The Corner

Trump’s Immigration Two-Step

Some Leniency on Dreamers, Crackdown on Criminals

California’s legislators are threatening to turn themselves into a “sanctuary state” that will refuse to cooperate with federal immigration officials. President-elect Donald Trump is being castigated as a racist xenophobe.  But, for once, The Donald is keeping his cool. 

 Last week, he told Time magazine he is “going to work something out” for undocumented immigrants brought to the U.S. as children.”  These are the so-called “Dreamers,” who President Obama used a sweeping 2014 executive order to protect from any law enforcement action. It’s implementation has since been blocked in federal court, leaving some one million people in limbo.

Trump still believes the Deferred Action for Childhood Arrivals order (DACA) is an unconstitutional expansion of presidential authority.  But he now has some sympathy for the position they’re in: “They got brought here at a very young age, they’ve worked here, they’ve gone to school here. Some were good students. Some have wonderful jobs. And they’re in never-never land because they don’t know what’s going to happen.”

While he is unlikely to keep the specifics of the DACA order, which grants a two-year renewable work permit to nearly one million recipients while blocking any deportation actions against them unless a criminal record is involved, Trump says his administration’ solution will “make people happy and proud.”

Trump believes he has some leeway to be flexible on the Dreamers because he plans a real crackdown on people who are in this country illegally and have a criminal record. The president-elect told CBS’s “60 Minutes” in November that his first move on immigration will be to deport two million to three million criminal undocumented immigrants — people he calls “bad hombres.”

Trump’s heated campaign rhetoric over the last 18 months led many people to believe he really did want to deport millions of undocumented immigrants. But his attention-grabbing soundbites were belied by his previous positions on the subject. Back in 2012, when he was mulling over a run for president, he told an interviewer he was “probably down the middle” on immigration issues.  “You have people in this country for 20 years, they’ve done a great job, they’ve done wonderfully, they’ve gone to school, they’ve gotten good marks, they’re productive – now we’re supposed to send them out of the country. I don’t believe in that.” He also criticized GOP nominee Mitt Romney for his”fanatical” talk about self-deportation of immigrants, saying that stance cost him with Hispanic voters. Ironically, Trump won a higher percentage of Hispanic votes in the 2016 election than Romney had.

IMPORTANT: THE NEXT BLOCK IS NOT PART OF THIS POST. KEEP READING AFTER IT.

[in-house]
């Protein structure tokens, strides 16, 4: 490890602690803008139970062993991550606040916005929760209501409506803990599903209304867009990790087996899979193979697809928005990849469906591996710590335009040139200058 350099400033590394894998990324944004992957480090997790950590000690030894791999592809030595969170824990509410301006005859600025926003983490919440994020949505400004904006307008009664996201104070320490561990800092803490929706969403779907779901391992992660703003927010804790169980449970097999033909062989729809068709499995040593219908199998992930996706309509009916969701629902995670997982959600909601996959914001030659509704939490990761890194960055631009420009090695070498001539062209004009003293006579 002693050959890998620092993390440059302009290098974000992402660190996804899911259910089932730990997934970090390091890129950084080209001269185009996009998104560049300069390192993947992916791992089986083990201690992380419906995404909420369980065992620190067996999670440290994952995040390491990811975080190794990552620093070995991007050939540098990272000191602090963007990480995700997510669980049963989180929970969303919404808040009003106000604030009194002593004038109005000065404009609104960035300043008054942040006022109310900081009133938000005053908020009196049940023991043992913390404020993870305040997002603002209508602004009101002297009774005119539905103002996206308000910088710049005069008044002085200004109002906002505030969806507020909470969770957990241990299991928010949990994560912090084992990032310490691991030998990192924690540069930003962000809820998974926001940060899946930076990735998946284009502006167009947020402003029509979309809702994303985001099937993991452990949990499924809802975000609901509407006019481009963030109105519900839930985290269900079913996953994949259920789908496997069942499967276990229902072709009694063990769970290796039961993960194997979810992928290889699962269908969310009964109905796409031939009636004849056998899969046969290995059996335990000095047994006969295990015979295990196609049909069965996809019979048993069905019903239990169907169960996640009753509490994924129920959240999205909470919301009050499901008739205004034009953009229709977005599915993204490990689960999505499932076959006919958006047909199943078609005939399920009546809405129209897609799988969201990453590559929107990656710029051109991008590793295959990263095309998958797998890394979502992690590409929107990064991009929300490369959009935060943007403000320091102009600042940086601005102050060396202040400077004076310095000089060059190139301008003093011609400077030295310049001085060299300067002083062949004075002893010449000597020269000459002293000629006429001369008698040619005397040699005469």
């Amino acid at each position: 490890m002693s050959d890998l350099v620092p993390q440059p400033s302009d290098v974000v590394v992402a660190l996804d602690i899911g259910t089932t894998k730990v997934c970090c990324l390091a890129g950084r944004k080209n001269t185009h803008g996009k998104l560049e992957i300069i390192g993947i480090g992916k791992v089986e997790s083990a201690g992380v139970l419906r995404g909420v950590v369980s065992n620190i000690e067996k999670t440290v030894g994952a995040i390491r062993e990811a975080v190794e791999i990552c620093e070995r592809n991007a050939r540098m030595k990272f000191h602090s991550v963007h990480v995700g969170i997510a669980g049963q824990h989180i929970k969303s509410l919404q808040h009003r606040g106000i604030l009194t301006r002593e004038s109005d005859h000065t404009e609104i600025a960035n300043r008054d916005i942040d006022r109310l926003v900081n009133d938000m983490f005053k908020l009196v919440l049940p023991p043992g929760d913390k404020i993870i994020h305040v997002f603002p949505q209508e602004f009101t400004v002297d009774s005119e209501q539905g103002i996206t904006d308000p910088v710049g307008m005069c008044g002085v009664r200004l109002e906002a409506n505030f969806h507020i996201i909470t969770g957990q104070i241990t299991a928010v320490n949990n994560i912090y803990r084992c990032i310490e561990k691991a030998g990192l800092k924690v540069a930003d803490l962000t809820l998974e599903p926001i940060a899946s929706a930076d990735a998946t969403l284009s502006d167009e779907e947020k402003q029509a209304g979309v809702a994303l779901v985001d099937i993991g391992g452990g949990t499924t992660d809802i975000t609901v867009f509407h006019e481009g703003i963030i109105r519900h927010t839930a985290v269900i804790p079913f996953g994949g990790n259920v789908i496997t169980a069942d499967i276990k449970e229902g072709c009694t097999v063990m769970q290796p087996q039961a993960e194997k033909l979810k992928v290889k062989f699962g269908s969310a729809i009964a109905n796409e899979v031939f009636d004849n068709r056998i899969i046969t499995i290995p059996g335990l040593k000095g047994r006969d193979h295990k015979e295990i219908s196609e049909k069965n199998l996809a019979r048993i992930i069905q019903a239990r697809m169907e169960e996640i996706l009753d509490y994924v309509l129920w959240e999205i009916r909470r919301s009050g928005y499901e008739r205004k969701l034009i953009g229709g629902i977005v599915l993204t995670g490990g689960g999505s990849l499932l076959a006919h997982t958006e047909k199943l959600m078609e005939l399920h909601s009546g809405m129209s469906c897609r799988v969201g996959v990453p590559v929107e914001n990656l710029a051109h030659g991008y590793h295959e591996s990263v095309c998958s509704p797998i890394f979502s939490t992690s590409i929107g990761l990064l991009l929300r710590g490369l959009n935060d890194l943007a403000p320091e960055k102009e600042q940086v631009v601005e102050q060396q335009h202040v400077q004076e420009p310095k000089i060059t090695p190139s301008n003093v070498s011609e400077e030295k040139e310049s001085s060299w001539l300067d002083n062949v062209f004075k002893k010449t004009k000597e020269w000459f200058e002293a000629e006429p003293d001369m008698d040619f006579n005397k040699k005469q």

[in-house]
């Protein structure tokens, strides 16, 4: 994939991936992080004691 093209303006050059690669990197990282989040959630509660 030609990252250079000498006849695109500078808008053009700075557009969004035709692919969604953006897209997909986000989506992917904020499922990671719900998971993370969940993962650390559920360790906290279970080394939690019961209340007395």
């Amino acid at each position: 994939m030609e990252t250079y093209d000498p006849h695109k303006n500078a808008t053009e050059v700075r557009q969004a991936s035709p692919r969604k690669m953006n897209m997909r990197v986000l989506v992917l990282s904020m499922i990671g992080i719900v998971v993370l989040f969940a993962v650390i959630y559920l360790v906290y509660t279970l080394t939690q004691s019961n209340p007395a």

The genius of Trump on the campaign trail was that he sent two different messages on immigration.  On the one hand, he called for a border wall and bizarrely claimed he would get Mexico to pay for it. On the other hand, Trump said he would build a “big beautiful door” in the wall to let in legal immigrants. He reiterated that stand last week, when he told a rally that he expected the wall would let in both legal immigrants and guest workers.

With his acknowledgement that he expected to reach an accommodation with Dreamer children in the U.S., Donald Trump has once again proven himself a master of the political two-step.  During the campaign, he was adept at throwing red meat to campaign crowds who had concerns about the loss of control at the border – a real issue. But having announced he is appointing retired General John Kelley to head the Department of Homeland Security’s border operations, he now feels comfortable to take a more conciliatory tone with the politically sympathetic Dreamer community.

Some would label this hypocrisy, pointing to the fact that Trump just won approval to hire 64 foreign workers through the federal government’s H-2B visa program to work at his Mar-a-Lago resort in Florida. But for Trump it’s all smart politics.  With a Rule of Law in place to restrict unwanted or criminally minded immigrants, Trump feels free to be flexible and even generous with other immigrants.  

The end result will satisfy neither his most fanatical supporters or critics, but it is certainly likely to work better than the chaotic status quo on immigration.

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